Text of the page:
• Glacier caves occur in ice and under glaciers, formed by melting. They are also influenced by the very slow flow of the ice which tends to close the caves again. (These are sometimes called ice caves, though this term is properly reserved for caves that contain year-round ice formations.)
  • Fracture caves are formed when layers of more soluble minerals such as gypsum dissolve out from between layers of less soluble rock. These rocks fracture and collapse in blocks.
  • Talus caves are the openings between rocks that have fallen down into a pile, often at the bases of cliffs.
Speleothems in the Hall of the Mountain Kings, Ogof Craig a Ffynnon, South Wales.
  • Anchihaline caves contain a mixture of freshwater and saline water (usually seawater). They are usually coastal and occur in many parts of the world. They often contain highly specialized and endemic fauna.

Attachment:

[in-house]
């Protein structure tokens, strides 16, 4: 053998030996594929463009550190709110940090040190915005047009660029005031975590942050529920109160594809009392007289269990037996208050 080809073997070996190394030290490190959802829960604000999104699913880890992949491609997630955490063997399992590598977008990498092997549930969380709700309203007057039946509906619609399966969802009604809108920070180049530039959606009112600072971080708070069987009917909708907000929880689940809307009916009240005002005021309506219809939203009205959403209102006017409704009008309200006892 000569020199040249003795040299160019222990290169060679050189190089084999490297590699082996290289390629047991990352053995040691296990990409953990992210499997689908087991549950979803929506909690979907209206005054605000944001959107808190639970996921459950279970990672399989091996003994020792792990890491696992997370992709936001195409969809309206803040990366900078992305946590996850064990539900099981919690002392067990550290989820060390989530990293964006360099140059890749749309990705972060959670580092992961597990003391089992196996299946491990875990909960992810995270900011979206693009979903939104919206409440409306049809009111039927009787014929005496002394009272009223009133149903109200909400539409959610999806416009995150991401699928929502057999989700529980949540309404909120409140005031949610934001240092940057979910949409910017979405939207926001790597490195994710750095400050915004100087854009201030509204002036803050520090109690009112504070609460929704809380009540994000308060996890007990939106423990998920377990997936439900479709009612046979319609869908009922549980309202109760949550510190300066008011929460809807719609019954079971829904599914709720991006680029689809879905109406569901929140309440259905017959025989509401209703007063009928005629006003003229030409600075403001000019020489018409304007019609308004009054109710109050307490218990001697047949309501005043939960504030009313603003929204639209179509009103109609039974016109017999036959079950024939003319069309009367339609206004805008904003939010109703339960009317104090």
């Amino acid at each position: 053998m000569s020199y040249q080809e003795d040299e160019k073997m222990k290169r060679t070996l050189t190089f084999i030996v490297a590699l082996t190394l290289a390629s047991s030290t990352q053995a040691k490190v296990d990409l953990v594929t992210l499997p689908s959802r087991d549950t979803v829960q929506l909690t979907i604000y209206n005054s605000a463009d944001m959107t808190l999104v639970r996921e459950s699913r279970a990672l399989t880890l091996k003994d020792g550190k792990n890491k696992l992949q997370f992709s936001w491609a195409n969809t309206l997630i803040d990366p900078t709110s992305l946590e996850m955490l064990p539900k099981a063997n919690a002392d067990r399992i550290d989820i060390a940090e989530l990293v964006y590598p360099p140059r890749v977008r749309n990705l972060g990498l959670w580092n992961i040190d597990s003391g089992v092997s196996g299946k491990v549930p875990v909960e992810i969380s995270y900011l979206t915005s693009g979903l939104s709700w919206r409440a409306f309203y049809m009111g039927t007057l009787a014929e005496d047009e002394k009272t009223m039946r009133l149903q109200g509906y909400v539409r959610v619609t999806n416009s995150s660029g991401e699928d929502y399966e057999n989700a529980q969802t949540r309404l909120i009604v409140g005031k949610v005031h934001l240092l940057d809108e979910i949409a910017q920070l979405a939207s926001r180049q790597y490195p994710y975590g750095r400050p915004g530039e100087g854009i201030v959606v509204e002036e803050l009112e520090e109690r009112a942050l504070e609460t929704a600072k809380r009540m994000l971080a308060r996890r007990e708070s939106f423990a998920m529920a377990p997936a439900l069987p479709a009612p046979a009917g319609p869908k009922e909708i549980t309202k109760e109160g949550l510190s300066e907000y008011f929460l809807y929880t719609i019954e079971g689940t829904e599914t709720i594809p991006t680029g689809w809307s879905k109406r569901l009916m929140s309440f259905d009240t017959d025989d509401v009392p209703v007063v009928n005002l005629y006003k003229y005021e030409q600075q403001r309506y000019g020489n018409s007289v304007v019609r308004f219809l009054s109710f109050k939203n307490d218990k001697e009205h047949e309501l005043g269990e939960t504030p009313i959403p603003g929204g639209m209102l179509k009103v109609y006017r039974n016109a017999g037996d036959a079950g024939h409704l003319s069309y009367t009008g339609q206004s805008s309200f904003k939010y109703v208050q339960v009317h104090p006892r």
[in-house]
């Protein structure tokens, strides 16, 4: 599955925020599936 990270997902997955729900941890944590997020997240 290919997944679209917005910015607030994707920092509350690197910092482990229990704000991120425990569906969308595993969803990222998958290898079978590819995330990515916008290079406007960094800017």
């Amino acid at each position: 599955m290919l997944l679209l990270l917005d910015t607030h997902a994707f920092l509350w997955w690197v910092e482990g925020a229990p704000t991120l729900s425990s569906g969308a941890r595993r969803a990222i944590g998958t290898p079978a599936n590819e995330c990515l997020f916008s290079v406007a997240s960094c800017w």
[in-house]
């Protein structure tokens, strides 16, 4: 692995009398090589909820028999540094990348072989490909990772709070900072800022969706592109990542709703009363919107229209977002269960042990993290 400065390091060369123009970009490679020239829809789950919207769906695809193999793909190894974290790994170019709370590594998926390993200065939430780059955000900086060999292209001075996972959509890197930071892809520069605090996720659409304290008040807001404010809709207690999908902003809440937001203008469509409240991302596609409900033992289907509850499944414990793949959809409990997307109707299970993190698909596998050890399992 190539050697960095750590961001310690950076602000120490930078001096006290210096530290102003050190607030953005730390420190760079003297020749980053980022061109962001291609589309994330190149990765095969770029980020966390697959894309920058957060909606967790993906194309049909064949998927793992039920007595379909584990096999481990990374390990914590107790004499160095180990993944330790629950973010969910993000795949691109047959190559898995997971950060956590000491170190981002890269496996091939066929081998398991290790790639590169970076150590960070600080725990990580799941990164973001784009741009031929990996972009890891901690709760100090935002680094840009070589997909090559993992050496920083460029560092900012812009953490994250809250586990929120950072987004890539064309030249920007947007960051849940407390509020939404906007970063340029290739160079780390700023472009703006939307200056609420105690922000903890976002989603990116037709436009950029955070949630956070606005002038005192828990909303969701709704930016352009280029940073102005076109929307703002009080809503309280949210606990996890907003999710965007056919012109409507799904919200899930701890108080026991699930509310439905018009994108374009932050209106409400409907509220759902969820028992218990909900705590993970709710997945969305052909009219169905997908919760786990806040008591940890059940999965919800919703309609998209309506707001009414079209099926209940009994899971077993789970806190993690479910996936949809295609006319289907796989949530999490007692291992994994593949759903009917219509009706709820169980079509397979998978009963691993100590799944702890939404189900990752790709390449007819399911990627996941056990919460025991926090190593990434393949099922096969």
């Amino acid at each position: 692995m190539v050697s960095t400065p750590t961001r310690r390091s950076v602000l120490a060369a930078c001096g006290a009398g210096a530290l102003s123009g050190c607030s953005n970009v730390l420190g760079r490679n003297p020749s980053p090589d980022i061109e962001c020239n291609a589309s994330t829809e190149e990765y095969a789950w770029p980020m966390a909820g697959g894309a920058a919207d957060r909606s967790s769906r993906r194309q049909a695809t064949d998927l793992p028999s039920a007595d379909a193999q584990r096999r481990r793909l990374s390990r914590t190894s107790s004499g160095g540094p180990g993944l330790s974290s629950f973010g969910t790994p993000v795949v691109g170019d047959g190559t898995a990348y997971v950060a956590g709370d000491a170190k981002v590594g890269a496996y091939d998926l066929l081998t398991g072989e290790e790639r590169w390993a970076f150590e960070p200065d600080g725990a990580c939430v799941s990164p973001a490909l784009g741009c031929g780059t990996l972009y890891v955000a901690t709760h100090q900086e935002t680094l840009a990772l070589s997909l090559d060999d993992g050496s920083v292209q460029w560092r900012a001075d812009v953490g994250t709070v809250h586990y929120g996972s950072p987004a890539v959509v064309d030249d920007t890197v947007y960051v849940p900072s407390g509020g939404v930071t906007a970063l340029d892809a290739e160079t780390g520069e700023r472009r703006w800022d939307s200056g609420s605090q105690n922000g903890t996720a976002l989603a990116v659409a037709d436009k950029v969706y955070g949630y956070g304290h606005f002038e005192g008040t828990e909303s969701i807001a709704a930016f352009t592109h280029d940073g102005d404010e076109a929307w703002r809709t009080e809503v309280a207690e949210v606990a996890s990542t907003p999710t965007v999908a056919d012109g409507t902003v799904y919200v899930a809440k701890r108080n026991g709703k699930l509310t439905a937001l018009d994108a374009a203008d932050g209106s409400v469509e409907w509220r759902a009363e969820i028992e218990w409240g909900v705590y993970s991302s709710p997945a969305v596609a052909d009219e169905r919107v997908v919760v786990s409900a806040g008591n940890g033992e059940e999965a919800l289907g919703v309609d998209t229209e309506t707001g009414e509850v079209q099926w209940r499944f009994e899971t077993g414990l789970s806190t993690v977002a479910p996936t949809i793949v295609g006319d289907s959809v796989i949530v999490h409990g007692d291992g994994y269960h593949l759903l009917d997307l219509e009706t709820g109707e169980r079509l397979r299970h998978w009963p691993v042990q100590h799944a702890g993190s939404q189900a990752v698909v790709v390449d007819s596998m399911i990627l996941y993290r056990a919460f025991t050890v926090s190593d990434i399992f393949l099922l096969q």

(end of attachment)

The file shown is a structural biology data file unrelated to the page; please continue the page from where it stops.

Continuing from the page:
Record caves

The cave system with the greatest total passage length is Mammoth Cave (Kentucky, USA) at 579 km in length. This record is unlikely to be surpassed in the near future. The next most extensive known cave is Jewel Cave near Custer, South Dakota, at 225 km.

As of 2005, the deepest known cave (measured from its highest entrance to its lowest point) is Voronya Cave (Abkhazia, Georgia), with a depth of 2,140 m. This was the first cave to be explored to a depth of more than two km. (The first cave to be descended below one km was the famous Gouffre Berger in France). The Gouffre Mirolda-Lucien Bouclier cave in France (1733 m) and the Lamprechtsofen Vogelschacht Weg Schacht in Austria (1632 m) are the current second and third deepest caves. This particular record has changed several times in recent years.